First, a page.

“Starlight Express,” the musical in which actors on roller skates portray toy steam trains, has been running in Bochum, in northwest Germany, for 25 years. It is the world’s longest-running musical production.
Perhaps it’s because Bochum was once a real locomotive of the German economy — but now Bochum is earning a more dubious distinction. When General Motors shuts its three Opel-brand car plants in the city next year, it will be the first major car factory closure in Germany since the World War II.
“We are very angry about it,” says local resident Christophe Schweitzer. “A great number of people will become poor. Not only the 3,500 Opel workers, but people indirectly connected with the General Motors plants. Unemployment will rise. Small shops will close. It will be a great disaster.”
Many worry that with unemployment already above 10 percent in the region, the closure of the factory will put Bochum closer to economic ruin.
“Look at Detroit,” says Milan Sommer, a 23 year-old trainee at one of the plants. “It’s what could happen to our city here. Detroit is a warning for Bochum.”
There is no such pessimism at City Hall. City spokesman Tim Froehlich* says that since coalmining and steelmaking began to decline in the 1970s and 1980s, Bochum has been forging a non-industrial future and it won’t be devastated by the General Motors closure.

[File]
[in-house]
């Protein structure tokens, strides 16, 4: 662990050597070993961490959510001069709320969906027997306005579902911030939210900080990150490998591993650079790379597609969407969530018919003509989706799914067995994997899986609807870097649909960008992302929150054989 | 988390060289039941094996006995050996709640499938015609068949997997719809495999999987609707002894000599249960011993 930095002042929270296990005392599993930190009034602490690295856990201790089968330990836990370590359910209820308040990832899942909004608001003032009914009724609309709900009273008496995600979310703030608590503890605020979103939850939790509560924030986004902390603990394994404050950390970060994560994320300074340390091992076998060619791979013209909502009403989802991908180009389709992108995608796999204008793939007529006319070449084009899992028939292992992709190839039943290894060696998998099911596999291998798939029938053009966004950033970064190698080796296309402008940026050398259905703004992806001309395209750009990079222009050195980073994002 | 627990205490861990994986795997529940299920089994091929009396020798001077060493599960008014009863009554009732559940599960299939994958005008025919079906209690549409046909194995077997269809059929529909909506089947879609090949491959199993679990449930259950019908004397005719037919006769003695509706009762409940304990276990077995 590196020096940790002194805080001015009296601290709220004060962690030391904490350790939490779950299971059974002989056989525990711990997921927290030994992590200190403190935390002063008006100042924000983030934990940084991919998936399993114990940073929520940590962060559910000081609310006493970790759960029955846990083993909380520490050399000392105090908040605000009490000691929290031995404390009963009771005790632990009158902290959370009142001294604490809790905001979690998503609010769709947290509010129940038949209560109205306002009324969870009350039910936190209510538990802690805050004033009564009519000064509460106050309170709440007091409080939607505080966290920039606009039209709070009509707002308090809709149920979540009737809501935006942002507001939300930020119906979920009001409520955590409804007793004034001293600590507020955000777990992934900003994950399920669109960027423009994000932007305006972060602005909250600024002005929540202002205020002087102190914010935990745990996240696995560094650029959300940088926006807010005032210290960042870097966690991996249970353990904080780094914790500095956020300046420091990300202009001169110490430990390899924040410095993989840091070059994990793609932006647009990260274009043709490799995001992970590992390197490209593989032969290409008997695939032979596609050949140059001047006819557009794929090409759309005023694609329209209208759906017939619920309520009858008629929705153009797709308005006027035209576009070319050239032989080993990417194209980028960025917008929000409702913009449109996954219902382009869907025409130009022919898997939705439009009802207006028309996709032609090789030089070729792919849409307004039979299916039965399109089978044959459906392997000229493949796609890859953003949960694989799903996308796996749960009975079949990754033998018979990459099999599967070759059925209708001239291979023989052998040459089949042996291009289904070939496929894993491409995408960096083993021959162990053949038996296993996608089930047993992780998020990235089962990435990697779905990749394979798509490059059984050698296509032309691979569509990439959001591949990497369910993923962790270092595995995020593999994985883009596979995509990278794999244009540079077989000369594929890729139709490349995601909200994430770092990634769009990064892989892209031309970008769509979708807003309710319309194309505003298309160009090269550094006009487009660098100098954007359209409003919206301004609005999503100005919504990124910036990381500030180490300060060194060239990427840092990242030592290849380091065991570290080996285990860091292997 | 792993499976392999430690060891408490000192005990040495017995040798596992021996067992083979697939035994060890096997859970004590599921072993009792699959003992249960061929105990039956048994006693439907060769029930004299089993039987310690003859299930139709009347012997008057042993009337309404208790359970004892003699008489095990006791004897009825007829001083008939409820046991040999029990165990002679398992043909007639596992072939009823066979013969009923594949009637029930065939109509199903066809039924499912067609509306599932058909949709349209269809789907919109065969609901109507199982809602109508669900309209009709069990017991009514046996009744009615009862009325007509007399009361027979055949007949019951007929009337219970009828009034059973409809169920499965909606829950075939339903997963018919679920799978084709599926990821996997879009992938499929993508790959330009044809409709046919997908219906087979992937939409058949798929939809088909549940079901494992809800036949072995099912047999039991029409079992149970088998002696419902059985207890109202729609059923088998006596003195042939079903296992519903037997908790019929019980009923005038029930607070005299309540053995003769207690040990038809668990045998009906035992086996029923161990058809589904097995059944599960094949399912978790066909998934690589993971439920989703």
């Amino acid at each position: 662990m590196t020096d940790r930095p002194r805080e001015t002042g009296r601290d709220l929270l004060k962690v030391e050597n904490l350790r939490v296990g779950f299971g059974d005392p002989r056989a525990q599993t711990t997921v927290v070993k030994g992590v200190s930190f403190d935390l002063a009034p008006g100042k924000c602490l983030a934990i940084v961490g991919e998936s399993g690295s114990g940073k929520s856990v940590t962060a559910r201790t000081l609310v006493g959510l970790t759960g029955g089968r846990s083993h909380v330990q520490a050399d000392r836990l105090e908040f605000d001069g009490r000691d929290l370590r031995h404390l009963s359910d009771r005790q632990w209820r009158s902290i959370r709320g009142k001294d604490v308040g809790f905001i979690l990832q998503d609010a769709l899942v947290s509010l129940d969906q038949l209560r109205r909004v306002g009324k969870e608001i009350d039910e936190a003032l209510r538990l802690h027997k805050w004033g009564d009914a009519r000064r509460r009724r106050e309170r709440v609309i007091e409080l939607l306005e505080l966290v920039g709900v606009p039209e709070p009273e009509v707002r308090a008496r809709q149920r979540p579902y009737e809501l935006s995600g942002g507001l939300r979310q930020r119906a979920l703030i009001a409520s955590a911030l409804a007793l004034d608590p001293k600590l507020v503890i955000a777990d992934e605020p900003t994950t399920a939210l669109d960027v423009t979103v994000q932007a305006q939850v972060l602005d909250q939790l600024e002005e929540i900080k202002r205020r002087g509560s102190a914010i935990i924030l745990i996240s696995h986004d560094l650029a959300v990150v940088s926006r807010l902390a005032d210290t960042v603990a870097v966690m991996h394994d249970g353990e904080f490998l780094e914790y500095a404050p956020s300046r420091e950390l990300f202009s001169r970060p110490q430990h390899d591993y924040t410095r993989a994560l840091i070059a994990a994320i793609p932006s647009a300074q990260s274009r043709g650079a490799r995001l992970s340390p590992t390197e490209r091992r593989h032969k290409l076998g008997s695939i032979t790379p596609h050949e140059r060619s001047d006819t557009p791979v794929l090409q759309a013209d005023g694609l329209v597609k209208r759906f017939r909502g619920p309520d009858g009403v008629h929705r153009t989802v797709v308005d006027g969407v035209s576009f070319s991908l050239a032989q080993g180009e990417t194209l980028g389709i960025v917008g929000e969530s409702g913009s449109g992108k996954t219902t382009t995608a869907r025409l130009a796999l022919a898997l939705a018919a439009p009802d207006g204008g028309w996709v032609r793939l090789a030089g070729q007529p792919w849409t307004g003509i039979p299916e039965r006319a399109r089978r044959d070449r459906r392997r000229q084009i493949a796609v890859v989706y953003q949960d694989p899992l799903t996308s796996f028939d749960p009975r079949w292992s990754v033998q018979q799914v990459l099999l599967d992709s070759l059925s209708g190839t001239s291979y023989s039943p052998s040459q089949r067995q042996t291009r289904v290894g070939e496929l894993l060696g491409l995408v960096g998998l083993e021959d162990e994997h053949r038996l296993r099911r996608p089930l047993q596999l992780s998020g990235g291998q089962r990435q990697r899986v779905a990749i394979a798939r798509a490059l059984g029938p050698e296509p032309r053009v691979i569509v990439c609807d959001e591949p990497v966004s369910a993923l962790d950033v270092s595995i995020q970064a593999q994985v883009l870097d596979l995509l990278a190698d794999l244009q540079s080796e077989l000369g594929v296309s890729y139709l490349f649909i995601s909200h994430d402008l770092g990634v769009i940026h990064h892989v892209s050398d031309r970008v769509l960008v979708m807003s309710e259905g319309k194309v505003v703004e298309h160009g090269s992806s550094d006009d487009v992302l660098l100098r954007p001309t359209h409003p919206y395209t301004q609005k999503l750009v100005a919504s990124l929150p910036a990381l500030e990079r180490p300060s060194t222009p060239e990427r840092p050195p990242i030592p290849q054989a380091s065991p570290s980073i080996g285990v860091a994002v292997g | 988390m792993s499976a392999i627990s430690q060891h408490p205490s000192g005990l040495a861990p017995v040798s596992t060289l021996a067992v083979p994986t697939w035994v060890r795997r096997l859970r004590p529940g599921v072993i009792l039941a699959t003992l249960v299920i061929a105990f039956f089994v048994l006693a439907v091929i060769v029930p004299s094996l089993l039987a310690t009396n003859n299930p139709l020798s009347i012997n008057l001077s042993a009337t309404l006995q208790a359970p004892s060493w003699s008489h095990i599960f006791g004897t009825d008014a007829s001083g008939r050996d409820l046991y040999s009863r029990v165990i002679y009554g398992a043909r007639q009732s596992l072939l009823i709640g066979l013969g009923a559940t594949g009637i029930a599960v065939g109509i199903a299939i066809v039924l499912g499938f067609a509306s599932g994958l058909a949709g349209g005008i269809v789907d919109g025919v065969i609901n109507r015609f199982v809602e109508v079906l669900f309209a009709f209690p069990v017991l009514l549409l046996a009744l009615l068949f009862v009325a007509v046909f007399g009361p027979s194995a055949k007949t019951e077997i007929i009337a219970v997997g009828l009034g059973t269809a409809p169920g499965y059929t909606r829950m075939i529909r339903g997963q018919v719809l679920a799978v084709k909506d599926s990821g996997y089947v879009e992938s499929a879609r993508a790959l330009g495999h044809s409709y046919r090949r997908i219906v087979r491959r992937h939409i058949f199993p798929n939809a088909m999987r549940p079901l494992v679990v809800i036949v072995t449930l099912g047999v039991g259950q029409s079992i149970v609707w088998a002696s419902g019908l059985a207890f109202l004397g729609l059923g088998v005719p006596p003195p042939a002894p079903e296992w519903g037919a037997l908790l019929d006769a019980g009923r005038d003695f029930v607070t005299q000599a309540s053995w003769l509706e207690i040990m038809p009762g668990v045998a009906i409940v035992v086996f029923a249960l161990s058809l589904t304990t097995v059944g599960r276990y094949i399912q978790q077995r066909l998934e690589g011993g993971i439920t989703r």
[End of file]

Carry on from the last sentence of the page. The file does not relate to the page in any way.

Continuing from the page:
“Bochum will not be a second Detroit,” Froehlich says. “The closure will affect our economy but not to a threatening extent.”
For instance, the city says it has diversified into health care, internet security and education. Bochum has seven universities with 50,000 students.
Tourism is big, too. There’s a planetarium, a zoo and don’t forget the “Starlight Express.”
“Fourteen million people have seen this beautiful musical,” says Mario Schiefelbein, Bochum’s tourism chief. “I’m pretty sure there are a couple more million who will want to see Starlight Express.”
Hitching a ride on a foreign musical is hardly a substitute for making cars, however.
“It’s perceived rather as a failure of Opel and its American parent GM,” says economist Gustav Horn, who thinks it won’t reflect too poorly on the German auot manfuacturing sector. “[Opel and GM] concentrated too much on the European market where things are pretty bad with the Euro crisis.
“Much of the German car industry focused its export effort in high growth markets — China, Brazil, Mexico, Indonesia — and they’re doing very well,” Horn says.
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